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Rocket Launch UK - History of Rocket Launches

by Terry Smith (2021-07-19)

You may have already heard news about the successful rocket launch UK. This is the first British satellite into orbit from a private UK company, based in Greenwich. This was the third launch of a geostationary launch vehicle (GML) for the X-ray telescope. It was planned and funded by the UK Space Agency (NSA). The reason for the spaceflight was to develop a new technology for GEO applications. The first ever launch was made way back in 1980 from Plesk, a building designed and owned by The American Elements Corporation. The vehicle was christened Sirscore and later used by the Canadian government as its name for the GSM radio satellite constellation.

A lot has changed since then. Plesk was sold to Low Earth Orbit (LEO) companies and became Hughes Space (operated by Boeing) and then Iridium. All three of these space systems are designed for low Earth orbit (LEO) and are not suitable for placing satellites in geostationary orbit (geosynchronous orbit). Therefore, they are not part of the original contracts with Hughes and NASA for launching GMLs. Nevertheless, all three of them were able to make one successful launch into geostationary orbit. They are all part of the Sky and Earth Network constellation designed to track weather balloons, radios relay satellites, and communications satellites.

Now, the third launch of a GML from a private rocket launch UK company happened on October 29th during an attempt to make a weather balloon and relay it to the International Space Station (ISS). The Stratospheric Radio Relay Satellite (SARS), as this new satellite is called, was launched from Noordwelt, a town in Germany. The rocket and its associated craft were supplied by Rockomail Services of Canada. This was the third failure in a row for a private space company attempting to launch a GML on a UK rocket.

On its way to space, the rocket and its satellite craft had an interesting trajectory which prevented them from hitting the final destination. It went up into a different orbit, one they would not have achieved if they had continued their flight. Had they continued their flight, they most likely would have impacted the Indian Ocean or the Pacific Ocean. Luckily, luck again turned in the rocket's favour and it successfully reached its target.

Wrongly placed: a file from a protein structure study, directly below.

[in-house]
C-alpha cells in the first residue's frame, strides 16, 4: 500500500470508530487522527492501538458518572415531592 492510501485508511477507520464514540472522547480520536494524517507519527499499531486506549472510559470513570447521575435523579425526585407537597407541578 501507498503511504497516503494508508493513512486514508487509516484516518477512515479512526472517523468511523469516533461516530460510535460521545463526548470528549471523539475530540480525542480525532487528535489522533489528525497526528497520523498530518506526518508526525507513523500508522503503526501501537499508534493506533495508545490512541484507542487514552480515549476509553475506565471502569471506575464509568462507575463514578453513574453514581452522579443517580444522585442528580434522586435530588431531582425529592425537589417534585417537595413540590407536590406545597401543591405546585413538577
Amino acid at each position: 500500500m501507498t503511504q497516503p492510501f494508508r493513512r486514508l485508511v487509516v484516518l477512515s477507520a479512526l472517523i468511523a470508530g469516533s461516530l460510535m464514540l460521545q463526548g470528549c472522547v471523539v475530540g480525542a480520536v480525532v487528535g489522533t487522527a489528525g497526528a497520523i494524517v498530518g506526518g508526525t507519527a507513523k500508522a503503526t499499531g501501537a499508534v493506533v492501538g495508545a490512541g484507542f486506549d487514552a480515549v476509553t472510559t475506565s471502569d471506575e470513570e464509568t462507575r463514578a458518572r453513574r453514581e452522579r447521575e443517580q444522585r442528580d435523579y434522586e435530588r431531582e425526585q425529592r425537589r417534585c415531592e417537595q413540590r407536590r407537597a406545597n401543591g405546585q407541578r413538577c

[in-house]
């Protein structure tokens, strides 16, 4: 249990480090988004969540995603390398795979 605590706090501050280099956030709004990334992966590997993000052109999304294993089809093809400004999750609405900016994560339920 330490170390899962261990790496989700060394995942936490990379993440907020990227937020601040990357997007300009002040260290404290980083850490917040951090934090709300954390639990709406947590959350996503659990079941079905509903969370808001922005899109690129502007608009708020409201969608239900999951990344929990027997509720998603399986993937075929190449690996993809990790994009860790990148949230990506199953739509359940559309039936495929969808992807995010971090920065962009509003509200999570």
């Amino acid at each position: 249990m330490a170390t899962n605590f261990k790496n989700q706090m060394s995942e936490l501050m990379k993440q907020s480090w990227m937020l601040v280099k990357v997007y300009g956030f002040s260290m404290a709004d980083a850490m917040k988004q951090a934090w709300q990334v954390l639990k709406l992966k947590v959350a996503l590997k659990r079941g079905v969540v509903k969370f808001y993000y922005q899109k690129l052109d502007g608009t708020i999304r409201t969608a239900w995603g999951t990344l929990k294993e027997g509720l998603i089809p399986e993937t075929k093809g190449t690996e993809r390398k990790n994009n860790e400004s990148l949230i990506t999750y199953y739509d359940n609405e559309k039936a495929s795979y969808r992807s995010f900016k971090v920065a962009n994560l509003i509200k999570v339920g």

The rocket and its communications satellite rode towards space and then began their vertical descent. Once they hit the atmosphere, the rocket released its cargo. A spectacular explosion saw the satellite fragments break into the millions and scattered throughout the sky as the rocket crashed back to Earth. It was not, however, the end of the mission; rocket specialists at JPL soon learned that they still had several more minutes of life left in their spacecraft.

It was fortunate then that the rocket was equipped with an escape system that could send its passengers and cargo safely away from the rocket. The rocket was eventually recovered and landed by a parachute team from Exercise Commandos and the first piece of equipment recovered on its re-entry back to Earth was the communications satellite. This amazing feat of engineering was achieved by a team of highly skilled space engineers lead by Geoff Rees. No one was hurt in this amazing rescue attempt and the satellite is back up and operating again. This incredible story just goes to show that sometimes, even with a highly experienced rocket and spacecraft, things can go wrong.

The next rocket launch UK attempted was from a missile base station in Wallops Island, Virginia. A United States Air Force Atlas rocket was launched from Vandenberg Air Force Base and deployed successfully. Unlike the rocket launches earlier, this one was a success as the Atlas rocket's main payload, the RSLC (Re-entry capsules) rocket boosters successfully inserted the capsule onto a targeted re-entry path. It was a very successful mission and it was also record setting for the United States Army.

Just recently, another successful test of a reusable rocket booster was completed by the U.S. Navy's USS John Paul Jones. In this test, the booster stage separated from the rocket on its way to a successful landing and the satellite followed. If this successful test is repeated, it will be very interesting to see how this system works. Many space flight enthusiasts and politicians alike are very interested in learning more about reusable rocket boosters. Some believe that this technology will be the key to the future of space travel and allow us to reduce the cost and weight of our astronauts while they are in space.

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